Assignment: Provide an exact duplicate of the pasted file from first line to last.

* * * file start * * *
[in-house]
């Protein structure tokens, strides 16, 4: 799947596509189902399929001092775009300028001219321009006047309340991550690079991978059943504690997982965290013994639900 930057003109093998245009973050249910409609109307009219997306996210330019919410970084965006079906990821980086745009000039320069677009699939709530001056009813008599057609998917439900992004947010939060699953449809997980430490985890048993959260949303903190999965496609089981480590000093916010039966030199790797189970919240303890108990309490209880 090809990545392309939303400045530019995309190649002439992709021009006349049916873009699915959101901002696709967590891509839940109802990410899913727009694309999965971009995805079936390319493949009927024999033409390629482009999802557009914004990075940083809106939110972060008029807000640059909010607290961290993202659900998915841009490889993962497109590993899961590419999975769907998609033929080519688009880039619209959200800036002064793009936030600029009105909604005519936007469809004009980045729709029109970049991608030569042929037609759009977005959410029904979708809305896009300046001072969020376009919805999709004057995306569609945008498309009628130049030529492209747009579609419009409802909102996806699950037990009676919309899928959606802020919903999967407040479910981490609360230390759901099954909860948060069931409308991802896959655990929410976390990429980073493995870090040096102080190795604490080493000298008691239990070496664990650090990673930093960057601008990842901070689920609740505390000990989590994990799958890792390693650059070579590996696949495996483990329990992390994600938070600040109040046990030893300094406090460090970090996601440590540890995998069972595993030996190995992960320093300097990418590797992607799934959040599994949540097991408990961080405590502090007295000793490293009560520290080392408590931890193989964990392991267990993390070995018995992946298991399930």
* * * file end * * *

[in-house]
């Protein structure tokens, strides 16, 4: 799947596509189902399929001092775009300028001219321009006047309340991550690079991978059943504690997982965290013994639900 930057003109093998245009973050249910409609109307009219997306996210330019919410970084965006079906990821980086745009000039320069677009699939709530001056009813008599057609998917439900992004947010939060699953449809997980430490985890048993959260949303903190999965496609089981480590000093916010039966030199790797189970919240303890108990309490209880 090809990545392309939303400045530019995309190649002439992709021009006349049916873009699915959101901002696709967590891509839940109802990410899913727009694309999965971009995805079936390319493949009927024999033409390629482009999802557009914004990075940083809106939110972060008029807000640059909010607290961290993202659900998915841009490889993962497109590993899961590419999975769907998609033929080519688009880039619209959200800036002064793009936030600029009105909604005519936007469809004009980045729709029109970049991608030569042929037609759009977005959410029904979708809305896009300046001072969020376009919805999709004057995306569609945008498309009628130049030529492209747009579609419009409802909102996806699950037990009676919309899928959606802020919903999967407040479910981490609360230390759901099954909860948060069931409308991802896959655990929410976390990429980073493995870090040096102080190795604490080493000298008691239990070496664990650090990673930093960057601008990842901070689920609740505390000990989590994990799958890792390693650059070579590996696949495996483990329990992390994600938070600040109040046990030893300094406090460090970090996601440590540890995998069972595993030996190995992960320093300097990418590797992607799934959040599994949540097991408990961080405590502090007295000793490293009560520290080392408590931890193989964990392991267990993390070995018995992946298991399930």